Against Web Footnotes
Things that will cause me to reflexively close a browser window #33: poorly-implemented, user-hostile footnotes.
1. Let’s be honest, your 500 word expectoration on the subject of web typography or phone software probably doesn’t need a footnote. Take the time you spent learning how to implement horrible footnote links and spend it actually structuring your writing.
2. We might as well start calling them what they actually are, endnotes, because they always show up at the end of the article.
3. Miniscule supertext hyperlinks. Yes, I know this is what footnotes look like in books. But wait, get ready for this: a web page is not a book. In a book I look at the little superscript number – with my eyes – then look at the same number at the bottom of the page, then look back when I’m done. On your horrible web page, I have to click on the miniscule supertext number, which jumps me to some geographically remote part of the page, sort of like falling into a teleporter in Quake, and I have to get my bearings. Only then can I read the text. Then I get zapped back to the original point, but at some unrecognizably different scroll position. This is like going through at teleporter in Quake, then immediately getting telefragged. Not worth it for your crappy little sentence that should’ve been part of the original text in the first place.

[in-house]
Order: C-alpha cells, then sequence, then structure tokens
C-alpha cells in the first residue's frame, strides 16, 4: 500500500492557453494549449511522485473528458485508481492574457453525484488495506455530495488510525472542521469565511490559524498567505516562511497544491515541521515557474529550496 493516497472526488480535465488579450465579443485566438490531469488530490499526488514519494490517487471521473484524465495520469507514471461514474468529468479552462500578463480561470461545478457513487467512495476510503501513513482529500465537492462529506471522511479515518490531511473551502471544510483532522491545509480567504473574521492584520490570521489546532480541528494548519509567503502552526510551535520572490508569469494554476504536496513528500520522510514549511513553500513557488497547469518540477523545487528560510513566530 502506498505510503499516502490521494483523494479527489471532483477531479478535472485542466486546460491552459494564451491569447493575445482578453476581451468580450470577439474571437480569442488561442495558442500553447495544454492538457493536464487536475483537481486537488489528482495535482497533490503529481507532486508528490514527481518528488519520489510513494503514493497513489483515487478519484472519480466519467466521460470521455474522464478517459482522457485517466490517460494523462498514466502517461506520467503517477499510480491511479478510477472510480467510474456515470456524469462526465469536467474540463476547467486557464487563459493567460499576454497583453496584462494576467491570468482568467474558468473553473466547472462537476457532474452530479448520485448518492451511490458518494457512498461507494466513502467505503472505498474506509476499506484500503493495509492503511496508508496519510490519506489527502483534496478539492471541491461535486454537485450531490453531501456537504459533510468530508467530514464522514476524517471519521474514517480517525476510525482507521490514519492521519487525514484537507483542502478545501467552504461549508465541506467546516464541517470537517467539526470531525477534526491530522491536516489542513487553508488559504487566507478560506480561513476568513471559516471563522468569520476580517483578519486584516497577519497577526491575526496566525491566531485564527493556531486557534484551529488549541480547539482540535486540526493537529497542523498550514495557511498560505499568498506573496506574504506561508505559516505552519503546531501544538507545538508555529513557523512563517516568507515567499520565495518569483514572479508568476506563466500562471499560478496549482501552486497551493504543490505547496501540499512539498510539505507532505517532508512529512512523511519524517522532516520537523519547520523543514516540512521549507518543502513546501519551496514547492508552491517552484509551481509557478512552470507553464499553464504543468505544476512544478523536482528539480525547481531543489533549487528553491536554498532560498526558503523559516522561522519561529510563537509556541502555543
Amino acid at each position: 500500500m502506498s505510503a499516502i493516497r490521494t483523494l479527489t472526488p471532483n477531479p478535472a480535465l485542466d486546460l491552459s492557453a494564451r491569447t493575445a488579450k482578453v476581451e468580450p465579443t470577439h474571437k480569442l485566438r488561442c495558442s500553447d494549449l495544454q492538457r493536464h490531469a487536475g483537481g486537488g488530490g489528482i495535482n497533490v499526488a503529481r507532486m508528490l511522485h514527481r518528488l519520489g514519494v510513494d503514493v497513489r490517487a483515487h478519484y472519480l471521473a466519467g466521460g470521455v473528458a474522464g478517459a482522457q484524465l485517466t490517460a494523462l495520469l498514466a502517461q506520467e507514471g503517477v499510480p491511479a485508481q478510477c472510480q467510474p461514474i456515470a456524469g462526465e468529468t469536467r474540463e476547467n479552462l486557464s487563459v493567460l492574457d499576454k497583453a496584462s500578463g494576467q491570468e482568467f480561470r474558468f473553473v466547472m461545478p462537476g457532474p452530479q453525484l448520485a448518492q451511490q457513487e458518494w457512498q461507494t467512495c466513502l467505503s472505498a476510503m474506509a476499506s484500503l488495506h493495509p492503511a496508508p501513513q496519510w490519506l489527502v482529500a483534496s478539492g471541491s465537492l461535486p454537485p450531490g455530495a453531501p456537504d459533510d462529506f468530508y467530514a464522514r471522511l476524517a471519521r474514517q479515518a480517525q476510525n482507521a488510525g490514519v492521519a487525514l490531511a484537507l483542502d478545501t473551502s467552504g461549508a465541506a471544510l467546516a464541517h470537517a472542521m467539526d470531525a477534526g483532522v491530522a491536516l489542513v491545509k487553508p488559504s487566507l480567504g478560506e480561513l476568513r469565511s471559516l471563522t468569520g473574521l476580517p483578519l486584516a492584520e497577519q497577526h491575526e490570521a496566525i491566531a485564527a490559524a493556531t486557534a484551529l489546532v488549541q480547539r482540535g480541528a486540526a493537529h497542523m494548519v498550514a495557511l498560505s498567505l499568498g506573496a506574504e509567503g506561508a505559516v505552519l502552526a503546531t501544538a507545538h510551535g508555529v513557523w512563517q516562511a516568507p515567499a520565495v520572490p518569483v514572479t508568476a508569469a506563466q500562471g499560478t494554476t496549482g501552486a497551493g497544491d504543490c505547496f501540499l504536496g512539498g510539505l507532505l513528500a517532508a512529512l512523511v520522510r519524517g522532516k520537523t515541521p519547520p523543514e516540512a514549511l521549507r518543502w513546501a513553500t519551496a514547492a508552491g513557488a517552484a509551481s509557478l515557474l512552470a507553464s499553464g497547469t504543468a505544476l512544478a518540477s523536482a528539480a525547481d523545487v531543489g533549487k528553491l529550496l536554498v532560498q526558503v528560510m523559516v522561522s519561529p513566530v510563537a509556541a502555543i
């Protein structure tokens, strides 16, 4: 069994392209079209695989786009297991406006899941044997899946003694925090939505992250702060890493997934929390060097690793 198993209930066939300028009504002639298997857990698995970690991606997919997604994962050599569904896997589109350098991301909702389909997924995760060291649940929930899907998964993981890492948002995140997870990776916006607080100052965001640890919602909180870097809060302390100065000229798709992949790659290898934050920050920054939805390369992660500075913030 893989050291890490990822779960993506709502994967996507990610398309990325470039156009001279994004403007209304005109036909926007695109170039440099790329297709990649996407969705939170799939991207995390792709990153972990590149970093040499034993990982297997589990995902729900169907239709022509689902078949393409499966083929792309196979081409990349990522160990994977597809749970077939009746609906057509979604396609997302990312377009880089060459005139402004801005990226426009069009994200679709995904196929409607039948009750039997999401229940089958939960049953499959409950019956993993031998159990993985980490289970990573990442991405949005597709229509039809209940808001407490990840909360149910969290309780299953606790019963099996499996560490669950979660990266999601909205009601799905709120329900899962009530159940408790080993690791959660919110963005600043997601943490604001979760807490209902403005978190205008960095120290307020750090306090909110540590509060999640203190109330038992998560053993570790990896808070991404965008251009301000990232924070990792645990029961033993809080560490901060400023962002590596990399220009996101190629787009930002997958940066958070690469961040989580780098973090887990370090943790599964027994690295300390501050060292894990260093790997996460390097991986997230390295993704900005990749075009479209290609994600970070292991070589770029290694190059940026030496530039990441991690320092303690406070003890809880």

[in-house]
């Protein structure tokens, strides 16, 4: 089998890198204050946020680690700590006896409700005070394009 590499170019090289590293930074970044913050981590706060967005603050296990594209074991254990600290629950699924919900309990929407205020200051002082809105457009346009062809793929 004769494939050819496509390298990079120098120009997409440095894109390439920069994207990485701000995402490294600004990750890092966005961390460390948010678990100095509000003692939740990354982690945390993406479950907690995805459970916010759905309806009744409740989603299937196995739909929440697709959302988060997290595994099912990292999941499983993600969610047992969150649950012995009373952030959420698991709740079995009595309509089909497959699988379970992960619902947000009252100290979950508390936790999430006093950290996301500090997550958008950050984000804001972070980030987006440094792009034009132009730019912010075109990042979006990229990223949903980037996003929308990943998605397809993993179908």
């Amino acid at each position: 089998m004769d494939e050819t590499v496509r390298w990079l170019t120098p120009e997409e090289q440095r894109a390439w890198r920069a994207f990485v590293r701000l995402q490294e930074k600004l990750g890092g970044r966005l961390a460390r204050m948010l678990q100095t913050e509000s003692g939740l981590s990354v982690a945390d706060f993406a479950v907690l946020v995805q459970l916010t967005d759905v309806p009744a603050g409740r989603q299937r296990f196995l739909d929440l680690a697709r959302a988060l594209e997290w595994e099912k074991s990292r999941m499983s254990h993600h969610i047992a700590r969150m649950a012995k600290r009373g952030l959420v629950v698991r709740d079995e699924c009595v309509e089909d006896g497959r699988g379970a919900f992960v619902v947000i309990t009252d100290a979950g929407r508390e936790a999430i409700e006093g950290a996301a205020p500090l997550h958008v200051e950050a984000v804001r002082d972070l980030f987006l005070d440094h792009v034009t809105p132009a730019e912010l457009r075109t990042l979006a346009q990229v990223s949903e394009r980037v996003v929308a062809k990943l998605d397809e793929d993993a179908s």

4. It really, really doesn’t have to be this way. What about margin notes? What about hover boxes? What about parentheses? Why do people insist on the pretense of scholarliness by dropping these fetid little numeral-larvae all over their ostensibly valuable prose?
5. Thinking of writing a script or a browser plug-in or something that scans web sites for footnotes, collects them all together in a ball, and launches it into the sun.